A brain boost to fight Alzheimer's disease

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Science  07 Sep 2018:
Vol. 361, Issue 6406, pp. 975-976
DOI: 10.1126/science.aau8060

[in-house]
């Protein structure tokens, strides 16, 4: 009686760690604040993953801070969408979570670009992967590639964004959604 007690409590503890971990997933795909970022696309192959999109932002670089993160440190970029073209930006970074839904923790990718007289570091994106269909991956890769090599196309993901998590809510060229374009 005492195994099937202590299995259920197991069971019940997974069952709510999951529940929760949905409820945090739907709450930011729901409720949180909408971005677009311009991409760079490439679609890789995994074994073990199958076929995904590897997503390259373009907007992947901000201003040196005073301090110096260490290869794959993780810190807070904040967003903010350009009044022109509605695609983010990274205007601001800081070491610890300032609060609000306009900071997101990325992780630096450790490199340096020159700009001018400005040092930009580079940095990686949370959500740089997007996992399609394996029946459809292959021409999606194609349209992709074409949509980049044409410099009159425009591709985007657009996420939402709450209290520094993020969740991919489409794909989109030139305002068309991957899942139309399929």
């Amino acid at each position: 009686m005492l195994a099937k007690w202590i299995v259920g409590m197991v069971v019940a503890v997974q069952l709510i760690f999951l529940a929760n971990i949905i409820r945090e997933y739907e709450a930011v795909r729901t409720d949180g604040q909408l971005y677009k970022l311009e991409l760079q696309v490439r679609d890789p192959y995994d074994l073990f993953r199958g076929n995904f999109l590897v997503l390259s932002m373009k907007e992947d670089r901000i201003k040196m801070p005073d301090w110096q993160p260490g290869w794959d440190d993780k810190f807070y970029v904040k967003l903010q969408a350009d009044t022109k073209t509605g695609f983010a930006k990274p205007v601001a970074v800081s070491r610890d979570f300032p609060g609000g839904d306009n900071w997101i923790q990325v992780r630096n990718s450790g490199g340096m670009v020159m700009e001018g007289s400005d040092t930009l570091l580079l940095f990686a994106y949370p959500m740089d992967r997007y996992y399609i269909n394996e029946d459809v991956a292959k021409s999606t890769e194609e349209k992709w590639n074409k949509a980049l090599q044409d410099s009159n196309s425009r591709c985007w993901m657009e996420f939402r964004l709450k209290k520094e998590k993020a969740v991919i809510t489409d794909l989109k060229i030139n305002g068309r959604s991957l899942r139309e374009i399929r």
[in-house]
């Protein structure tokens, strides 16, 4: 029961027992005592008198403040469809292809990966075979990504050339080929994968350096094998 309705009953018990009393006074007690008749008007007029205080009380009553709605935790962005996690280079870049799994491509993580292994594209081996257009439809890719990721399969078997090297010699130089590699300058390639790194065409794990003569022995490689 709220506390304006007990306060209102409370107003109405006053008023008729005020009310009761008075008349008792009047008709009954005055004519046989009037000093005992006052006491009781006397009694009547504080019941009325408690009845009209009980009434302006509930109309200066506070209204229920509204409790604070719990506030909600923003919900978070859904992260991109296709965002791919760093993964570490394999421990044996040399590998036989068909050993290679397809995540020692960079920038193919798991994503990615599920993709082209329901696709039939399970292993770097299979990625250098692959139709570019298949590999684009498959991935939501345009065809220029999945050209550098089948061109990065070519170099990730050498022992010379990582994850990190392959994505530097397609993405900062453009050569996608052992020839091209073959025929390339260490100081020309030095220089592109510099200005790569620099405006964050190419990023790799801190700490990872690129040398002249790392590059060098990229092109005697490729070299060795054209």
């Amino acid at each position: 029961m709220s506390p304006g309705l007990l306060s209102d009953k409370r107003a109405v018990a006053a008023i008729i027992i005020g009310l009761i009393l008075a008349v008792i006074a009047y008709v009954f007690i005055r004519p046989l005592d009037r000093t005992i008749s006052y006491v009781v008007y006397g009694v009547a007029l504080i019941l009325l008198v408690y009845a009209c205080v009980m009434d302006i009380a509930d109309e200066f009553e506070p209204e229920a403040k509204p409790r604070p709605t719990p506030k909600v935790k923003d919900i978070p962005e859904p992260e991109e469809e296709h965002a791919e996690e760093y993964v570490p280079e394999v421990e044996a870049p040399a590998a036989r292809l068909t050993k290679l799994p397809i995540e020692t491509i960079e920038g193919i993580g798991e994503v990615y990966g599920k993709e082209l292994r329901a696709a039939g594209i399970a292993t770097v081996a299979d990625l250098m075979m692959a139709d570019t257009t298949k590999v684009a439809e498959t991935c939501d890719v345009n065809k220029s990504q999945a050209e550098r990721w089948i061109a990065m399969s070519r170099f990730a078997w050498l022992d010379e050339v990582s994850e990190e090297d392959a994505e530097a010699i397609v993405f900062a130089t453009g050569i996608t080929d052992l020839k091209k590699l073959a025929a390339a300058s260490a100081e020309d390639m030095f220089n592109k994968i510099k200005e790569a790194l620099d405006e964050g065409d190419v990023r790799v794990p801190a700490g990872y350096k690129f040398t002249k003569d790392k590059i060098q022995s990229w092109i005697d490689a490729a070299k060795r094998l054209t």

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Alzheimer's disease is one of the biggest medical challenges of our time. About 30 million people worldwide are living with Alzheimer's disease, and the numbers are predicted to increase to 100 million by 2050 if we do not find effective prevention or treatment strategies (1). Substantial evidence suggests that leading a healthy lifestyle, including regular exercise, may lower the risk of developing Alzheimer's disease. However, the mechanisms through which exercise protects the brain and whether we could bottle these as a treatment remain controversial. On page 991 of this issue, Choi et al. (2) reveal that in a mouse model of Alzheimer's disease, exercise improves memory through a combination of encouraging neurogenesis in the hippocampus and increasing the levels of brain-derived neurotrophic factor (BDNF), a growth factor that supports neuronal survival. Their findings suggest that agents that promote both BDNF signaling and neurogenesis might be effective in preventing or treating Alzheimer's disease.